Empire of the Sun moves the reader because, every so often, maybe only two or three times in the book, a character notices that the endlessly suffering but stubbornly cheerful boy rushing around the camp on an exhausting round of errands is a child alone in a world which terrifies, brutalises and finally kills many of the adults around him. And then we notice.

The boy, Jim, feels the closest sympathy to the kamikaze pilots at Lunghua airfield barely older than himself, sent unregarded and unmissed to their deaths. His brief meeting with a lost kamikaze boy is a recognition of their sameness, rather than their difference.

As Jim knows, it is only by accident, or luck, that life chooses to claim him long after he has begun to believe what millions of Chinese know from birth, that we are all already as good as dead.
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1 of 1 people found the following review helpful
5.0 out of 5 stars Best book ive read in a long while, 10 July 2013
This review is from: Empire of the Sun (Paperback)
This book is not like Ballard's other books. It doesn't have the dystopian quality of his other novels. It's very matter-of-fact, almost to the point of being cold and detached, but I think this may link to the biographical aspect of the novel and the need to remove oneself from certain experiences.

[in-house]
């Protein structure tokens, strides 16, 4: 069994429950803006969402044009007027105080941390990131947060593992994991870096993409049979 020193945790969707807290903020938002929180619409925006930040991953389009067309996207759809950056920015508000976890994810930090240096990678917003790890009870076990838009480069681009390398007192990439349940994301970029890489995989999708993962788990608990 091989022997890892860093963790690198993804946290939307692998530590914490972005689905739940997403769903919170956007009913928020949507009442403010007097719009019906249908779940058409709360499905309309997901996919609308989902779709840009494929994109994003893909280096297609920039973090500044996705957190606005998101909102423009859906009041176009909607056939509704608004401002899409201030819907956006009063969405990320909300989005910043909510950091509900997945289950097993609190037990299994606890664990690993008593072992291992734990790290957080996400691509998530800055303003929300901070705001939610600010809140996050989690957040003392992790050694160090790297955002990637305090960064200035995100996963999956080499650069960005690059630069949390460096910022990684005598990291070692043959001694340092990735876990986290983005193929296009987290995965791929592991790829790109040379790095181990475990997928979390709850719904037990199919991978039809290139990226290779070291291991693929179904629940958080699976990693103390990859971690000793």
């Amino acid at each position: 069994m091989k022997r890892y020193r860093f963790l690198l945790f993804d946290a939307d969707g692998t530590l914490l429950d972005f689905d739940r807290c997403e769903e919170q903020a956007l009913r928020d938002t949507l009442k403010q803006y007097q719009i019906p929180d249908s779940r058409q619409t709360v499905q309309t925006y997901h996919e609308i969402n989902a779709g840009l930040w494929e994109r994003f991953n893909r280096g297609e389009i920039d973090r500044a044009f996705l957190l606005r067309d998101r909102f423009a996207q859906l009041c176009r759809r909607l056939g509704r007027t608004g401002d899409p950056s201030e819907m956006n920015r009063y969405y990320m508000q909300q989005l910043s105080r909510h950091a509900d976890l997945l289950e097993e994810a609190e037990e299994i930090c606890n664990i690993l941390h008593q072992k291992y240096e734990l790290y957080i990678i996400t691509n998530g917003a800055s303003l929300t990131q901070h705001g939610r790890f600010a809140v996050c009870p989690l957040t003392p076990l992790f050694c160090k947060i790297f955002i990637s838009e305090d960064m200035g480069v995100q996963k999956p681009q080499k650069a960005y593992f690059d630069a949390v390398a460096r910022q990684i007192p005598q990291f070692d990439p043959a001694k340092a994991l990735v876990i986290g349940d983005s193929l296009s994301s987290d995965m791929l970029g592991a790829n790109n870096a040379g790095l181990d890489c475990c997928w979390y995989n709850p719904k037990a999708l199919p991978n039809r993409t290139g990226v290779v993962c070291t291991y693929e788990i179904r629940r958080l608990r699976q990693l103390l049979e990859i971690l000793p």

But the need to be detached is one of the things I enjoyed about the novel. Jim is a young boy who is separated from his parents during WW2 Shanghai, and he associates himself with anyone from Japanese soldiers and merchant seaman in Shanghai in order to survive, before he ends up in a prison camp. Here he again attaches himself to a variety of people in order to have some kind of family and stability.

He sees the world from a different perspective and does not seem overly affected by the lack of food and high levels of death he sees on a daily basis. He has the need to survive and does so in order to protect himself.

I think this is one of the best books i've read in a while and although the experiences are not something I can relate to it did make me sympathise with the characters and their situation.
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2 of 2 people found the following review helpful
5.0 out of 5 stars Good read, 3 Mar. 2014
By 
Davecg99 (Hampshire, England) - See all my reviews
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This review is from: Empire of the Sun (Kindle Edition)
I enjoyed this book. I had seen Steven Spielberg's film of the story a couple of times and while looking for another book, I saw this one and decided to get it. It goes along at a good pace and is fairly autobiographical as it tells of the 2nd World War adventures of the young J. G. Ballard in Shanghai, though as we find out in notes at the end of the book that Ballard had changed some things from his memory. These changes don't spoil the book in any way though and I recommend it.
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1 of 1 people found the following review helpful
5.0 out of 5 stars Superb book, 22 May 2014
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This review is from: Empire of the Sun (Paperback)
Incredibly well written and engrossing. I've read it three times so far - in the space of about 2 years. But there again I also read High Rise, Super Cannes and Cocaine Nights three times in the first year I had these books. Obviously much grittier and "realistic" than Cocaine Nights and Super Cannes. I won't go into the story and actual writing, as other review discuss this in detail.